Saint Petersburg and Leningrad Oblast, being two different federal subjects, share a number of local departments of federal executive agencies and courts, such as court of arbitration, police, FSB, postal service, drug enforcement administration, penitentiary service, federal registration service, and other federal services.
Saint Petersburg is a major trade gateway, financial and industrial centre of Russia specialising in oil and gas trade, shipbuilding yards, aerospace industry, radio and electronics, software and computers; machine building, heavy machinery and transport, including tanks and other military equipment, mining, instrument manufacture, ferrous and nonferrous metallurgy (production of aluminium alloys), chemicals, pharmaceuticals, medical equipment, publishing and printing, food and catering, wholesale and retail, textile and apparel industries, and many other businesses. It was also home to Lessner, one of Russia's two pioneering automobile manufacturers (along with Russo-Baltic), Lessner; founded by machine tool and boiler maker G. A. Lessner in 1904, with designs by Boris Loutsky, it survived until 1910.
Saint Petersburg has three large cargo seaports: Bolshoi Port Saint Petersburg, Kronstadt, and Lomonosov. International cruise liners have been served at the passenger port at Morskoy Vokzal on the south-west of Vasilyevsky Island. In 2008 the first two berths were opened at the New Passenger Port on the west of the island. The new port is part of the city's "Marine Facade" development project and is due to have seven berths in operation by 2010.
A complex system of riverports on both banks of the Neva river are interconnected with the system of seaports, thus making Saint Petersburg the main link between the Baltic sea and the rest of Russia through the Volga-Baltic Waterway.
In 2007, Toyota opened a Camry plant after investing 5 billion roubles (approx. 200 mln dollars) in Shushary, one of the southern suburbs of Saint Petersburg. Opel, Hyundai and Nissan have signed deals with the Russian government to build their automotive plants in Saint Petersburg too. Automotive and auto-parts industry is on the rise there during the last decade.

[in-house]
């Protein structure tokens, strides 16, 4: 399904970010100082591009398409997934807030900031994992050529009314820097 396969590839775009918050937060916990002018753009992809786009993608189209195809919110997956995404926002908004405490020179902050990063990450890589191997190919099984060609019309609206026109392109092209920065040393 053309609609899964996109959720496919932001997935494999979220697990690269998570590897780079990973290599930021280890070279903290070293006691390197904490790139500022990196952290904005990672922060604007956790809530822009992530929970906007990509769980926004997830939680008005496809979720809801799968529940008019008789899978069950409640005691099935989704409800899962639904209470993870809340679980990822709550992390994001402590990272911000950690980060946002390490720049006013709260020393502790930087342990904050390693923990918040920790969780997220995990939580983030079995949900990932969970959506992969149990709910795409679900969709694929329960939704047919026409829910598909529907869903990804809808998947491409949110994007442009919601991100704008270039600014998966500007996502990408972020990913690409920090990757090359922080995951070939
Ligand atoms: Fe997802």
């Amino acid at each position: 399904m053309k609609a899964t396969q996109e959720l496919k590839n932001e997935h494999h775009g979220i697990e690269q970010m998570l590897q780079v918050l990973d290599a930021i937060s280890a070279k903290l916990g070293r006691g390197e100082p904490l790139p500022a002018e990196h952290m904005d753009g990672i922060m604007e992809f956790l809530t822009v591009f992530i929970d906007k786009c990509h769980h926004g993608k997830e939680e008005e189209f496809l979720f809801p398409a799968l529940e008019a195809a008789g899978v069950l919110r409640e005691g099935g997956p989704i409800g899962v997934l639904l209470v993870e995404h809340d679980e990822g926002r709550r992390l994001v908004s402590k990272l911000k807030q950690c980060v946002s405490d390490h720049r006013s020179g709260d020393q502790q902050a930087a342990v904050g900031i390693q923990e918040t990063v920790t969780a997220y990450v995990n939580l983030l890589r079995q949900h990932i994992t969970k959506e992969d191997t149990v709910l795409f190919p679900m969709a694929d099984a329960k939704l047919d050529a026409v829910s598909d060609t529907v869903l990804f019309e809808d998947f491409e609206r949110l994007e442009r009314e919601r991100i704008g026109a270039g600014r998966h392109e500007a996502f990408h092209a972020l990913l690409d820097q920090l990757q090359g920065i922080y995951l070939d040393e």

Saint Petersburg is the location of a significant brewery and distillery industry. It is known as the "beer capital" of Russia, due to the supply and quality of local water, contributing over 30% of the domestic production of beer with its five large-scale breweries including Europe's second largest brewery Baltika, Vena (both operated by BBH), Heineken Brewery, Stepan Razin (both by Heineken) and Tinkoff brewery (SUN-InBev).
The city has a lot of local distilleries which produce a broad range of vodka brands. The oldest ones is LIVIZ (founded in 1897). Among the youngest is Russian Standard Vodka introduced in Moscow in 1998, which opened in 2006 a new $60 million distillery in Petersburg (an area of 30,000 square meters, production rate of 22,500 bottles per hour). In 2007 this brand was exported to over 70 countries.
Saint Petersburg has the second largest construction industry in Russia, including commercial, housing and road construction.